Neuroscience

The number of individuals who are obese and suffer with its associated health problems has continued to rise, even being called an epidemic.

Is it genetics?  The dream of cheap food finally being realized? Or are we slaves to marketing?

Researchers from Yale University School of Medicine and the University of Southern California say they have visualized differences in the way that the brains of obese and non-obese individuals respond to visual cues of high-calorie foods.  They see those foods differently.

A study on activity in a the parahippocampal cortex (PHC) found people will remember a visual scene when the brain is more active.

The PHC, which has previously been linked to recollection of visual scenes, wraps around the hippocampus, a part of the brain critical for memory formation. However, this NeuroImage study is the first to investigate how PHC activity before a scene was presented would affect how well the scene was remembered. 

In patients with seriously altered states of consciousness, there is also the puzzle about dreaming.   Do ‘vegetative’ patients (also known in clunkier, politically correct fashion as patients in a state of unresponsive wakefulness) or minimally conscious state patients experience normal sleep?  Electrophysiological studies have been no help so the hypothesis is if the vegetative state opens no conscious door onto the external world, the state of minimal consciousness for its part assumes a residual consciousness of the environment, certainly fluctuating but real.

Most of us don’t have a problem attributing emotions to primates, dogs, horses and other vertebrates. But what about invertebrates? That seems less obvious. They have smaller, less complex brains, but is that enough to boldly claim they have no emotions? Of course, studying animal emotions is a precarious business. Studying human emotions has already proven difficult enough, and in animals it is bound to be a lot harder.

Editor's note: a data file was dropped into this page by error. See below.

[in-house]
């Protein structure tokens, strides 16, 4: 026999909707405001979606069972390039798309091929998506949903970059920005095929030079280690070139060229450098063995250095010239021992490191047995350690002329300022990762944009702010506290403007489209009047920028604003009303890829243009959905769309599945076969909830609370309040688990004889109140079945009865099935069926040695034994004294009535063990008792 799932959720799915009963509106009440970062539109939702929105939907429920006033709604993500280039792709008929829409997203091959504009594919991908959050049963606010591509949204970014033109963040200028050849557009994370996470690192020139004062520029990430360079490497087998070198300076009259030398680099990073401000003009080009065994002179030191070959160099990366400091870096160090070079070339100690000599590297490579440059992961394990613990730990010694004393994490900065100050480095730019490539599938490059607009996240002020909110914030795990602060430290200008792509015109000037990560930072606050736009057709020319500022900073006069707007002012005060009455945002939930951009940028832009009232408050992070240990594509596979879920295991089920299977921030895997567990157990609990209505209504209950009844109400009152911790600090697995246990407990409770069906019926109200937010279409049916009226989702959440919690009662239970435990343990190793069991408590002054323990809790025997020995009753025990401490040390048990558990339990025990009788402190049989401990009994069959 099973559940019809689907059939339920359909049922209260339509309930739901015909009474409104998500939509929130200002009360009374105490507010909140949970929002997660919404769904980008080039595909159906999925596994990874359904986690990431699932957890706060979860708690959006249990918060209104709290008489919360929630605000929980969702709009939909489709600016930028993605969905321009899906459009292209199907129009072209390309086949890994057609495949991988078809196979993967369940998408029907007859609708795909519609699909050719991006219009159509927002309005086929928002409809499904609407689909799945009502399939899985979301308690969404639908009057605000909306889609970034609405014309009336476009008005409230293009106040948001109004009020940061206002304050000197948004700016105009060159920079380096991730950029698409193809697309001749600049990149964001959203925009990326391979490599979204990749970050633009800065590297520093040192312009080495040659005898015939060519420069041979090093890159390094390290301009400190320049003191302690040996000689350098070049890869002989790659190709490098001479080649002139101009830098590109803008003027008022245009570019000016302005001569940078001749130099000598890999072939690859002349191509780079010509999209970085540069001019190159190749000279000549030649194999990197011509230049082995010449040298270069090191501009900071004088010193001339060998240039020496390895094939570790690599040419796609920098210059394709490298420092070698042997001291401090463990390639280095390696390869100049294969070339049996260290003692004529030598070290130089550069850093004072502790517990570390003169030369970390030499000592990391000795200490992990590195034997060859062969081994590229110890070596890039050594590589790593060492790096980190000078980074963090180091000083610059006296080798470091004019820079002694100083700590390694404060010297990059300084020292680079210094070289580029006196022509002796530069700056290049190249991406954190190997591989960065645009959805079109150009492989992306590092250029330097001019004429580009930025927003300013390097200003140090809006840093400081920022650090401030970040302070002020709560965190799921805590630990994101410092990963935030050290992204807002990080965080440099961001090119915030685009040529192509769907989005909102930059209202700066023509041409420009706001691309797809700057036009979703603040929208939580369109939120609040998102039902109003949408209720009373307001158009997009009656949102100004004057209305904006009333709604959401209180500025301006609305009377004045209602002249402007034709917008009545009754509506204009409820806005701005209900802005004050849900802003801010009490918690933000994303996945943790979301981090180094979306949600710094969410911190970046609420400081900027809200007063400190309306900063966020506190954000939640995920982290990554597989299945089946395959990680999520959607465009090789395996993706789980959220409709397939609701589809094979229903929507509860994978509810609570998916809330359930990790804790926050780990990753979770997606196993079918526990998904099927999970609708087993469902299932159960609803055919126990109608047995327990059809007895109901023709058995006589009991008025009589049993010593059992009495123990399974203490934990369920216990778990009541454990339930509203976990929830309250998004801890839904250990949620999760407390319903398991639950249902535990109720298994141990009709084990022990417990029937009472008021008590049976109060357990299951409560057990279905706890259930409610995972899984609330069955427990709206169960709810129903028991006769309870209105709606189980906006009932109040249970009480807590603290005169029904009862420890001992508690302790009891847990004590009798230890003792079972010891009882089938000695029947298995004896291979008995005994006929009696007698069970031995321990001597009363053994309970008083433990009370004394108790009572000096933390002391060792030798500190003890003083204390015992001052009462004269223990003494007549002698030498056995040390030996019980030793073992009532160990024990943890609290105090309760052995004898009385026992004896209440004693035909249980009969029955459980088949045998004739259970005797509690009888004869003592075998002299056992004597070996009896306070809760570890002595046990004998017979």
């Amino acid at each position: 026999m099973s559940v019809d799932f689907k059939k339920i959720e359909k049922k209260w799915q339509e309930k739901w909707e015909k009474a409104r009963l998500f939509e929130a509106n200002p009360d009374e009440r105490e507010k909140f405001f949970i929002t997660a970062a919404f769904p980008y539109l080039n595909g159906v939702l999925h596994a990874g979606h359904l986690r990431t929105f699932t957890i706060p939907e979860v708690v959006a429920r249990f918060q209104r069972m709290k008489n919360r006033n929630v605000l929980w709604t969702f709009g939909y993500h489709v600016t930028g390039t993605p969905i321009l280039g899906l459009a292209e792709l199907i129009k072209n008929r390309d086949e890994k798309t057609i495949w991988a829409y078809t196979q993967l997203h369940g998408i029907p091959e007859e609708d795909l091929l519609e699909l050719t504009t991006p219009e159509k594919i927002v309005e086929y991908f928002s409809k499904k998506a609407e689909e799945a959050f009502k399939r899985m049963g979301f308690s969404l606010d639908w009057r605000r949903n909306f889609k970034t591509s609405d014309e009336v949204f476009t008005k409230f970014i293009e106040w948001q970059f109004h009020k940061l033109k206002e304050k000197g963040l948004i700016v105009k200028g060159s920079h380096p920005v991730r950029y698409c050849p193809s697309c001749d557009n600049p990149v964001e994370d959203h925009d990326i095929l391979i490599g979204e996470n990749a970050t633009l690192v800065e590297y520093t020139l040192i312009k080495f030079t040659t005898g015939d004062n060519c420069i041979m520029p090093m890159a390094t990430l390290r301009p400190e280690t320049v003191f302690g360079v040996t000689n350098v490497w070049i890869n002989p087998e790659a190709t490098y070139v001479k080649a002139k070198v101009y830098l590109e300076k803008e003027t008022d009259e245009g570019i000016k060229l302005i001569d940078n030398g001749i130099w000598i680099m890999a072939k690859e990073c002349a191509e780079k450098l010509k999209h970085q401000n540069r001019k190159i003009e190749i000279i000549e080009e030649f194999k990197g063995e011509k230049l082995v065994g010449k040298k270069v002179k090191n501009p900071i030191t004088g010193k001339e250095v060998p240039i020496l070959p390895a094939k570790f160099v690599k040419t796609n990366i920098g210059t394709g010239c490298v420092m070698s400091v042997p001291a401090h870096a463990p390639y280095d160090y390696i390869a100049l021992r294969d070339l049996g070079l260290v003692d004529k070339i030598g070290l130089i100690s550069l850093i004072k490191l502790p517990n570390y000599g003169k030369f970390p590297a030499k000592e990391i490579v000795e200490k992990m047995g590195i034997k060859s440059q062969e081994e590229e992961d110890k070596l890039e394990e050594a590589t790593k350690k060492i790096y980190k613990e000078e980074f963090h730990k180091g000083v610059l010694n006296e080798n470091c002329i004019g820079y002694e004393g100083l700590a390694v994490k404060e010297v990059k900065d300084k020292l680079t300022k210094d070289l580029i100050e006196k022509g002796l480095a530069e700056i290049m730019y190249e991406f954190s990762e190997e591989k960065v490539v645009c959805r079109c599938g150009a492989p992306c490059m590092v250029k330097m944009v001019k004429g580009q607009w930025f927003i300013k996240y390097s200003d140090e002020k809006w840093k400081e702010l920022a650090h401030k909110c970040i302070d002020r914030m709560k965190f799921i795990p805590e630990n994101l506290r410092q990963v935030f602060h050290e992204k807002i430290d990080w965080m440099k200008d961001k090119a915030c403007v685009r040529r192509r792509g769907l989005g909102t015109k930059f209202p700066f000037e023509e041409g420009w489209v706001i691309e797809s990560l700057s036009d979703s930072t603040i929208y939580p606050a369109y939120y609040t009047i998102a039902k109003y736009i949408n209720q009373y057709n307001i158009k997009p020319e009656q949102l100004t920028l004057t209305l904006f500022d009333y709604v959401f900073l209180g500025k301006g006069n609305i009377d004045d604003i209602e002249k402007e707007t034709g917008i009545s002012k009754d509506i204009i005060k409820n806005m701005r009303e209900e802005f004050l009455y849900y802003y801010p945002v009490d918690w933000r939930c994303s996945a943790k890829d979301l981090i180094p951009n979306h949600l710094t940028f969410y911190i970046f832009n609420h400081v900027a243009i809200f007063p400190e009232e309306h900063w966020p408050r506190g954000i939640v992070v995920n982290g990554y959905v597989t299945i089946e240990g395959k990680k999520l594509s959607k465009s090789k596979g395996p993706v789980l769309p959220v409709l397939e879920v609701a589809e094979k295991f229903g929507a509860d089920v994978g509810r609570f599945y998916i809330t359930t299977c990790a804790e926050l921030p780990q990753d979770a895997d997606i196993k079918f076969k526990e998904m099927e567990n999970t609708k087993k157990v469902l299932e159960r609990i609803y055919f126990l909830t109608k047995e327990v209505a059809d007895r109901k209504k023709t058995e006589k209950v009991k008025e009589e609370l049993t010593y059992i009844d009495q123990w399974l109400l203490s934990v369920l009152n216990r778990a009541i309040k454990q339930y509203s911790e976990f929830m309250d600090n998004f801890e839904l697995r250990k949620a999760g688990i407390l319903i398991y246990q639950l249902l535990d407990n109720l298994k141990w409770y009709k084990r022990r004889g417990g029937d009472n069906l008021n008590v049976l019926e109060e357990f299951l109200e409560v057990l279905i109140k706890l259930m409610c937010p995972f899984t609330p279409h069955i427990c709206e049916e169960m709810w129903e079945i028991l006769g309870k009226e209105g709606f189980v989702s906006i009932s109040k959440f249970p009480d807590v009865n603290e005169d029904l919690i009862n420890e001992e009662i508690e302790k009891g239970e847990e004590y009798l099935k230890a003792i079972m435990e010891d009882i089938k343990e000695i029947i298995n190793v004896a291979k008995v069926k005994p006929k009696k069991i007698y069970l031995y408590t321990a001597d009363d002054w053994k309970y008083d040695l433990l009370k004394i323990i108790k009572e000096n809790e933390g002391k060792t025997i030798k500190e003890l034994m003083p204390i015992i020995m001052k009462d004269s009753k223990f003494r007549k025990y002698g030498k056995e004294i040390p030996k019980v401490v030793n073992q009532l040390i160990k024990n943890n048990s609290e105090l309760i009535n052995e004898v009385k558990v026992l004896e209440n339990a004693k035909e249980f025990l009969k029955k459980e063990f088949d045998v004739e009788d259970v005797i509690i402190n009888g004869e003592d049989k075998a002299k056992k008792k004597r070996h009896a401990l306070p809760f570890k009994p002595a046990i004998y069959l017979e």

One way to go about it, is to take a look at so-called cognitive biases, biases in the processing of information that are typical of negative affective states. An example of this is the pessimistic bias, an increased expectation of punishment, greater attention to potential threats and a tendency to interpret ambiguous stimuli as if they were threats.

For the crowd watching an Illinois high school football game last fall, it was a sickening feeling watching one of their Unity High School cornerbacks collapse to the ground after delivering a heads-down tackle on an opposing running back (see video here.) 

For Steven Broglio, an assistant professor of kinesiology at the University of Michigan, it was a mixed feeling of concern and curiosity as to the extent of the injury.  Since 2007, Broglio has been collecting data on the violent collisions that occur in high school football and their contribution to concussions and other head injuries.

The brain is quite complex (talking about an understatement), with its billions of neurons with many connections between them. These neurons and their connections form an intricate three-dimensional structure which forms the seat for cognition, awareness and much more. Its intricacy, however, also makes mapping it a daunting challenge. Nevertheless, there are some research groups that have put themselves to the task (for example, the Human Brain Project).

Age does  a lot of things to us. And to our brains, which shrink when we grow older. Those incredibly complex neural networks inside our skulls not only shrink, but they also become more susceptible to scourges such as dementia and Alzheimer’s disease. People who do not suffer from these cognitive dysfunctions, also show aging effects in their brains, such as the accumulation of amyloid-beta plaques.

To trace the evolutionary roots of the aging brain, researchers have previously investigated whether similar effects occur in the brains of rhesus monkeys (which diverged from the ‘human lineage’ about 30 million years ago). These primates showed only very limited effects of age in their brains. So, the mystery remained.

A perhaps somewhat lugubrious study, published in PLoS ONE, set out to investigate whether decapitation is a humane method of euthanasia in small animals, such as rats and birds. To do this, they used 22 rats that were decapitated while an EEG was recorded. Of these rats, 9 were awake and 8 were anesthetized (5 rats lost the electrodes during the experiment).

Not surprisingly, the EEG lost power fast and globally and decreased to about half the initial value in about 4 seconds after the decapitation. Where the EEG markedly differed between both groups before the ‘death sentence’ was carried out, it did not appear different post decapitation.  The authors present two hypotheses to explain this phenomenon:

New neurological research, using, of course, the ever-popular giant axon of squid, shows that neurons are pretty darn clever at picking signal out of noise. And what's more, they're sensitive to context:
Neurons are often compared to transistors on a computer, which search for and respond to one specific pattern, but it turns out that neurons are more complex than that. They can search for more than one signal at the same time, and their choice of signal depends on what else is competing for their attention.
Take that, transistors! Neurons are way smarter than you.

Well, at least squid neurons are.